Tuesday, 4 May 2010

UK General Election Manifesto Rundown Part 1 - The Lib Dems

In recent days, Nick Clegg's Liberal Democrats have surprised everyone by surging from their traditional third place to serious contender status - at least for the popular vote* - and even briefly topping the charts. But is 'Clegg-mania', as his rivals have charged, merely the result of voters being unfamiliar with Lib Dem politics? I decided to kick off this blog by analysing the manifestos of the three major parties, and where better to start than the unexpected newcomers (for all that they represent the last major branch of the Whigs, the ancient rival of the Tory party)?

I must give kudos to the Lib Dems for producing the most readable, concise manifesto of all three parties. Whilst it's easy to say that with no record to defend and no experience in power any manifesto from the 'third party' will amount to little more than an ideological wishlist, I found their manifesto more logically set out and with considerably less redundancy. Possibly this reflects the fact that Clegg is speaking to a much smaller tent than Cameron or Brown  - not just in terms of numbers but also in ideological breadth. The confirmed Lib Dem supporter is inherently more idealistic than the other two mainstream parties - voting on principle rather than tactically (at least prior to this election). In contrast, the other two parties must attempt to appeal to a much wider, more heterogeneous audience, with the result that the language must be 'toned down' to avoid alienating a key chunk of their base.

My specific reactions to the manifesto -

Despite accusations that the Lib Dems are 'na├»ve' due to their lack of governing experience, the Lib Dem manifesto was most explicit about the cuts it would make, and most restrained in the new initiatives it offered. They are the only party to openly call for rollback on the erosion of civil liberties under the last government (including the restoration of double jeopardy and, elsewhere, the scrapping of the digital economy bill). 

The heavy emphasis on energy policy in the Liberal Democrat manifesto is encouraging. However, their stance against nuclear power is foolhardy in the extreme, and if actually implemented as policy would likely result in a condition of rolling backouts across Britain as fossil fuels grow scarcer, possibly lasting decades. Wind and wave power do not have a sufficiently high EROEI to power a dynamic national grid alone - recently wind power in the UK passed the 1GW mark - less than 1/63rd of peak demand despite the billions thrown at it over the past decades. By contrast France produces 80% of its energy from nuclear power.*** The Lib Dem policy on greater wildlife protection will also hamper attempts to expand our wind and wave power capacity. Bio-fuel is a more feasible solution to our fossil-fuel dependent transport fleet than a hydrogen economy (which would require huge numbers of nuclear power plants to recharge the hydrogen cells), but Britain simply does not have enough farmland to refuel its cars on bio-fuel - even assuming a single mouthful of food is never again grown in these isles. Importing it from abroad is an option - as long as you don't look too closely at the massive deforestation and soil erosion the bio-fuel boom is causing in countries like Brazil. The 'rail renaissance' promised by the Lib Dems is not a bold or original idea - all three parties have some sort of plan for a high-speed rail network - but is absolutely vital if the transition away from the skyrocketing cost of fossil fuels is to be made in time.

Contrary to Tory claims, the Lib Dems do not intend to remove Britain's nuclear deterrent (South Africa would remain the only country to have voluntarily disarmed after developing nukes). Instead they plan to develop a 'less expensive option' - which could be a silo-based system, potentially capable of delivering a higher payload. But, as has been pointed out, is it simply the willingness to spend £1.4m a day on something that is essentially useless that keeps Britain on the Security Council? Since no-one in the UN, NATO, or the EU supported the integrity of Britain's territory over the recent iteration of Argentina's claims on the Falklands, it's hard to see why we should care.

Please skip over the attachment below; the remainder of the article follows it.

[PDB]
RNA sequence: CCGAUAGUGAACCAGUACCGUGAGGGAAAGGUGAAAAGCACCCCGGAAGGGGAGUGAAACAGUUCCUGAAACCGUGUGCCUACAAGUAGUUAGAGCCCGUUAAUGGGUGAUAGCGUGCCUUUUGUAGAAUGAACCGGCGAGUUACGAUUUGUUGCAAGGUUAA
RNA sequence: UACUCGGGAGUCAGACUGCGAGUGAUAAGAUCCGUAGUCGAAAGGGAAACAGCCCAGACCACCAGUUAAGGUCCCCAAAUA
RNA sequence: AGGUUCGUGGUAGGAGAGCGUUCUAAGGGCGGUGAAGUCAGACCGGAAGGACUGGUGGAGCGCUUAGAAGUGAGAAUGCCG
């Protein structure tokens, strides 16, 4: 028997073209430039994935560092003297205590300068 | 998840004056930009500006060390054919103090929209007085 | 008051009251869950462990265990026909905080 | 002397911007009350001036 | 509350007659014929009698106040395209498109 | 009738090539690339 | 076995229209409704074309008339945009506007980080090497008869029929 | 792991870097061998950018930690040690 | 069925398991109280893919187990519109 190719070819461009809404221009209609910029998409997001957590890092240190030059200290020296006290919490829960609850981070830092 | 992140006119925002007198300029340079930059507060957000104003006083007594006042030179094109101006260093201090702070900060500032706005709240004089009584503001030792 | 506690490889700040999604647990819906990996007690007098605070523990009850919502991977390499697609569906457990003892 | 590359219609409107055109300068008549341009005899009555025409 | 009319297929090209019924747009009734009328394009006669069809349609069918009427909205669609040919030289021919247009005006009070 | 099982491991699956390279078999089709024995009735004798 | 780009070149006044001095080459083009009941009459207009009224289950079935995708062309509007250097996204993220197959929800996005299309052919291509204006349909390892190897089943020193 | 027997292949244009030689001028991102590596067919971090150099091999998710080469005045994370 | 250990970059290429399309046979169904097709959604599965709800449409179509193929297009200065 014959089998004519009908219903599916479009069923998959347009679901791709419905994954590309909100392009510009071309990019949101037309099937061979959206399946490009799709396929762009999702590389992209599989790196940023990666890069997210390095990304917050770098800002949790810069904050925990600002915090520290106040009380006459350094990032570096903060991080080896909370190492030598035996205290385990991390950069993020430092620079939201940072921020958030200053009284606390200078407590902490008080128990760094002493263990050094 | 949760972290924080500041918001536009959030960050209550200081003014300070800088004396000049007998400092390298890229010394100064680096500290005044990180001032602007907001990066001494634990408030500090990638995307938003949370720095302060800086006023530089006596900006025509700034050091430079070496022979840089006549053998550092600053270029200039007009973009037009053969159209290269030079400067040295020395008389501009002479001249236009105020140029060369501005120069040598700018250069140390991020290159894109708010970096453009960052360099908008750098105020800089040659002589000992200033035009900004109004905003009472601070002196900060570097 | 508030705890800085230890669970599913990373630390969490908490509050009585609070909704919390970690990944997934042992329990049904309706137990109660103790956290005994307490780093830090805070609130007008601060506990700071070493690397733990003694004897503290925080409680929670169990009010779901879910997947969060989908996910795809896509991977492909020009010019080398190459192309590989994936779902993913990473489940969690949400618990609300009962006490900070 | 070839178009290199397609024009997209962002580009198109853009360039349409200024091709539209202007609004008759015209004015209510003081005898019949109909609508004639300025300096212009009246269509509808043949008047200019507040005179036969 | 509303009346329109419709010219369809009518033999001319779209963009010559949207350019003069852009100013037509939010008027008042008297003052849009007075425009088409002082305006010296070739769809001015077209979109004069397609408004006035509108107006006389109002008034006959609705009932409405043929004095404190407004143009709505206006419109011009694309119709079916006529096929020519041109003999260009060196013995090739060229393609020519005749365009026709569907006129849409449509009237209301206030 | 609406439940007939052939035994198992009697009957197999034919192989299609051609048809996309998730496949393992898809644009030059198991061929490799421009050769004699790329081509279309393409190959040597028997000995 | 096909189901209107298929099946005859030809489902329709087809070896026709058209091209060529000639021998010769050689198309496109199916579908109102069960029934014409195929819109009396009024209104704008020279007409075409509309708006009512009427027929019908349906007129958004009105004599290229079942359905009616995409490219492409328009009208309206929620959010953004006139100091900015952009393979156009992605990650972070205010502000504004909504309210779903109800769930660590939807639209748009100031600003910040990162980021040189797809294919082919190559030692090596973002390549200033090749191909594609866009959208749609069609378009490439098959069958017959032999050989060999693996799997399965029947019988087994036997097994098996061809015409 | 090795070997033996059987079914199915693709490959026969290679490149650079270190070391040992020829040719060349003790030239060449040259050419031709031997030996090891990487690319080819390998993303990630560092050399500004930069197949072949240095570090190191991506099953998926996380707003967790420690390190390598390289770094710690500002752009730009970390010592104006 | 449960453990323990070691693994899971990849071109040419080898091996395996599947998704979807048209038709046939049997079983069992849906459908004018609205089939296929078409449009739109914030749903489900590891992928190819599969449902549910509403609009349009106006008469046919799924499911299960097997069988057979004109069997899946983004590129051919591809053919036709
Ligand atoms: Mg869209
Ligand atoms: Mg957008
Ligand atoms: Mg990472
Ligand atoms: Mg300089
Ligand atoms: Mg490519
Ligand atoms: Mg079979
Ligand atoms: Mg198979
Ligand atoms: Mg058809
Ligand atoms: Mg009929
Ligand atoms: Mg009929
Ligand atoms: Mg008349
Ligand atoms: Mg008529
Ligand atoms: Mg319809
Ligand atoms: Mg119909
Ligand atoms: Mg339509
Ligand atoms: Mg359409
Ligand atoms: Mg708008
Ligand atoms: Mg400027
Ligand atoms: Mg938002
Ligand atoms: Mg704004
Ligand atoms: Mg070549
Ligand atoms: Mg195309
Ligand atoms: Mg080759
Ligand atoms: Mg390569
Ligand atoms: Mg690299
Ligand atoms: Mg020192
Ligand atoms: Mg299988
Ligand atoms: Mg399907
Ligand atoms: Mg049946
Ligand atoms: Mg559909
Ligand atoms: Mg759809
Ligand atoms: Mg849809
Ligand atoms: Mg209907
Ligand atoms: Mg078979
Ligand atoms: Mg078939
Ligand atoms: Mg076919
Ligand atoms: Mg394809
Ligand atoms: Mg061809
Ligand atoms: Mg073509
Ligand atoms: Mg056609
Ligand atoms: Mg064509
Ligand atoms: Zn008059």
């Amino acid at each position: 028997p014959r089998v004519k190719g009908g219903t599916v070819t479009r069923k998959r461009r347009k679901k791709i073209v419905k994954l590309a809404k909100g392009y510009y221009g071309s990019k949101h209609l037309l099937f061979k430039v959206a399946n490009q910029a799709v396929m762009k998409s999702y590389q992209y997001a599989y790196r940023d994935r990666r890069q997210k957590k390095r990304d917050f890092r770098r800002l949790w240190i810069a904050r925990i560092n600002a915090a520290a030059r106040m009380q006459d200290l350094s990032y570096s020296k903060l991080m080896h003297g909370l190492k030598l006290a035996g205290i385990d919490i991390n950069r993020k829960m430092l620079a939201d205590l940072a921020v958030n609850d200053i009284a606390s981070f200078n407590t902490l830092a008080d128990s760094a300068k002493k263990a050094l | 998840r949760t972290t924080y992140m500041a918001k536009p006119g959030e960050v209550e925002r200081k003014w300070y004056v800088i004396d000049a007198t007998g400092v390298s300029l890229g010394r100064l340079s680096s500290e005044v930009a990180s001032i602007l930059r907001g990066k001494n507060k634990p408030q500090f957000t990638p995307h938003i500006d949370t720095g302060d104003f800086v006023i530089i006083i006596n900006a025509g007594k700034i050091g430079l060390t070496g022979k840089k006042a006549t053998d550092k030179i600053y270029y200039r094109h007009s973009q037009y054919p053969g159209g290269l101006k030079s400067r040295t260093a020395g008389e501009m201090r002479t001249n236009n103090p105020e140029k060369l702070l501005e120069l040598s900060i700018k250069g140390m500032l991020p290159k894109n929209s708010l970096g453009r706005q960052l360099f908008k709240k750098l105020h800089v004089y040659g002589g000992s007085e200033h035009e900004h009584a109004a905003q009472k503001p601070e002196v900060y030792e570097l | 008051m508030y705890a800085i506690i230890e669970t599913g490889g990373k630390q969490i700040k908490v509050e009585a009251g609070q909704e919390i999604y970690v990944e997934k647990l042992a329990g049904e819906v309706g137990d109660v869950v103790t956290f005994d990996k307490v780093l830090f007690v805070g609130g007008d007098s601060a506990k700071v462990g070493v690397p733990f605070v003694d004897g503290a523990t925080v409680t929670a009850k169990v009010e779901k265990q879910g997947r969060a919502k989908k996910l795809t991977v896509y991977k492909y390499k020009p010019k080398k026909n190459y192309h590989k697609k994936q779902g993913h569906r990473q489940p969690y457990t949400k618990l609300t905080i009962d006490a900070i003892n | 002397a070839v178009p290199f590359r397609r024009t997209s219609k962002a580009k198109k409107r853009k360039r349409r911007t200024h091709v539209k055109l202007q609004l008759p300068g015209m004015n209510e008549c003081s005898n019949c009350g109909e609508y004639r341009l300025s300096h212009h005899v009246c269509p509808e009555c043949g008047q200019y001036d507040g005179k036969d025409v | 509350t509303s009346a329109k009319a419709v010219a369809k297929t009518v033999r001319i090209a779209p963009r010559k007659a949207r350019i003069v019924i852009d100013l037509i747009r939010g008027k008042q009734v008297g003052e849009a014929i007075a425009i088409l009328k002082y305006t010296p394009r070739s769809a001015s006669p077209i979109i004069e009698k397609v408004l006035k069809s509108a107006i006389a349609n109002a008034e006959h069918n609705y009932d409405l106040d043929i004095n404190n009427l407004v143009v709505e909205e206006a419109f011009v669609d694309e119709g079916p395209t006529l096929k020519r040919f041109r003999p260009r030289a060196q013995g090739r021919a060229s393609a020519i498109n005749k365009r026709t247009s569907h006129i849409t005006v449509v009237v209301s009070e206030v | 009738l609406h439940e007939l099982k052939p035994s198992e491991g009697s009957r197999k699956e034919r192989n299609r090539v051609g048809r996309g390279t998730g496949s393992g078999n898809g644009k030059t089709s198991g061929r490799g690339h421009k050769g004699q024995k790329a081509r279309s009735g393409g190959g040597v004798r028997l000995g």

The Lib Dems' policies on reforming the political and justice systems are by no means the least offensive of the three, but still merit criticism. The proposal that prisoners should work to pay towards a 'compensation fund' is not inherently objectionable - although not permitting prisoners to work for themselves to build up a small nest egg (as is currently the case) would inevitably increase recidivism. However, unless properly ring-fenced the money would easily be repurposed and drawn partly or wholly into the government's social coffers, adulterating the purity of the courts. The proposal to abolish the House of Lords and replace it with an elected second chamber is both laughable and disturbing. Despite the infamous indolence of our Lords Spiritual and Temporal, they provide an important bulwark against political extremism. To my mind proportional representation (which the Lib Dems are expected to make a precondition of any coalition after the election) would be a net positive if only the House of Lords were preserved intact as a partly or even wholly hereditary body - all the democratic representation with any instability checked by the Lords. I also very much doubt that 'abolishing' the House of Lords is even possible, given the labyrinthine uncompiled constitution of Britain (in particular the abolition of the Lords Spiritual could be considered a direct violation of Article I of Magna Carta, which remains in force today and preserves the 'Rights and Liberties' of the Church of England). Ah, but here's the rub - the Liberal Democrats also seek a 'written constitution with popular input', along with a lowered voting age. What monstrocities this might produce is left as an exercise for the reader.

They have also stated that they believe it is in Britain's long-term interest to join the Euro, despite Clegg's recent back-pedaling - a referendum is promised, but we were promised a referendum on the Lisbon treaty, too. Furthermore, the Liberal Democrat support for 'radically devolved powers' to councils and communities - England is conspiciously absent from the list, leading one to be believe the West Lothian Question would become ever more urgent. Meanwhile, the Lib Dems seem to be taking the softly-softly approach on immigration. By making speaking English a requirement for citizenship they may well be able to cut the Gordian knot that has given the Tories so much grief (they have only committed themselves to reducing immigration from outside the EU) - the fact that they've openly stated that they'll be 'targeting immigration at underpopulated regions' (i.e. away from the South-East) will also likely help to produce the impression, at least in the Home Counties, that there's a significant decrease occuring.

The Lib Dem emphasis on more apprenticeships in farming and other vocational higher education subjects is commendable. However, they also pledge more places at University, an absurd claim given that they still hope to phase out top-up fees for first-time students and the present state of our Universities (where about a quarter aren't actually suited for academia anyway).